Having celebrated the big 3-0 by ending a relationship, Sadie is tired of romantic relationships-by-text. The only man she knows willing to put down his iPhone and have face-to-face conversations with her is Erik. It's time to put a 21st-century twist on the Sadie Hawkins' tradition of a woman going after her man. He may not be the hero of her romantic dreams, but she can propose to Erik and achieve some sort of happily ever after with her best friend.
 
Erik is good at two things: his freelance job and maintaining casual, no-one-gets-hurt relationships with women. What is Sadie thinking, proposing to him? This is marriagenot a middle school dance. Erik decides to show Sadie what romance looks like when the man takes the lead. And while he's at it, he'll prove just how wrong they are for each other. But when he realizes he's fallen for her, can Erik convince Sadie his just-for-fun dates were the prelude to "'til death do us part"?

And now, my review:

Reunion romances are fun to read. They make for great novellas because there has already been a history between the characters, which makes a relationship developing in the short span of a novella believable. These two have a history together—she once asked him to a dance, which he refused. He had his reasons. Now she’s cautious where he’s concerned, except in the role of friends.

Our heroine struggles with believing lies about her appearance. She had to wear an eye patch in elementary school, making her a target for teasing. At the same time, this heroine has a strong will and thinks for herself. When the hero tries to orchestrate the perfect first date with her, telling her how to greet him at the door, she agrees to a redo. Once ready to leave, during the second attempt she makes him wait then opens the door wearing a Japanese kimono. He’ll have to wait some more. Ha! I laughed aloud. In fact, there were several places where I laughed out loud. Here is a spunky heroine readers don’t want to throttle.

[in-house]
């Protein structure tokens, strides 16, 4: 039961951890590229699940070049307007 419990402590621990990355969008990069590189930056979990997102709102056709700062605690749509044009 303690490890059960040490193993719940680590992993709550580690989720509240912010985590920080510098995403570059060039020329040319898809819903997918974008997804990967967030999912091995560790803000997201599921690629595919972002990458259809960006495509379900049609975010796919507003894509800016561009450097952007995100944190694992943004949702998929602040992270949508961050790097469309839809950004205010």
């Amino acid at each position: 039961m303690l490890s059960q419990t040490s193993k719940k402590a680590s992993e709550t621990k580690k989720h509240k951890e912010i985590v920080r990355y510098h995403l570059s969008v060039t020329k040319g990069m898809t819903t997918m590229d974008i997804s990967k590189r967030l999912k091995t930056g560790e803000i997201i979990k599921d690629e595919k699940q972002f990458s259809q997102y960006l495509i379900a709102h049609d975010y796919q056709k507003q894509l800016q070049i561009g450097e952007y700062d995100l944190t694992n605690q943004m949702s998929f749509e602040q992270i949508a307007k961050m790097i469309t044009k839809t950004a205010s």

Our hero struggles with not wanting to fail in relationships. He feels he’s protecting Sadie (aptly named, given the connection the Sadie Hawkins’ dance) from getting hurt.  A noble choice. But he’s called to risk his heart… So, will he?

The mentor characters in this novel were strong and helped moved the story forward. I appreciate the streamlining a novella’s structure brings to a story. You move the romance from A to Z without a lot of detours, but that construction didn’t limit this author. She included a few twists to keep me flipping screens.

Very fun contemporary romance set in the fall. Enjoy! 

Highly recommended!

Thursday, November 20, 2014

At Bluebonnet Lake by Amanda Cabot


At Bluebonnet Lake

Playful cover, isn’t it?

Let’s begin with the summary:


Marketing maven Kate Sherwood's world is fast-paced, challenging, and always changing. The last thing she wants to do is slow down to a crawl at Rainbow's End, a dilapidated resort in the Texas Hill Country. But she cannot deny her ailing grandmother's request to visit the place where she and her deceased husband spent one glorious week (albeit fifty years ago). There Kate meets Greg Vange, the resort's handyman. But there's more to Greg than meets the eye--billions more, in fact, as he recently sold his successful software company and is at the resort in search of what's next for his life.

Kate isn't looking for romance, but she can't deny the sparks of attraction that fly every time she and Greg are together. She even starts to see potential in the rundown resort. Could there be a future there? Or will Kate's long-sought promotion take her back to the big city?

Amanda Cabot invites readers to step away from the pressures of the daily grind. They might be surprised by what they find at Rainbow's End.


And now, my review: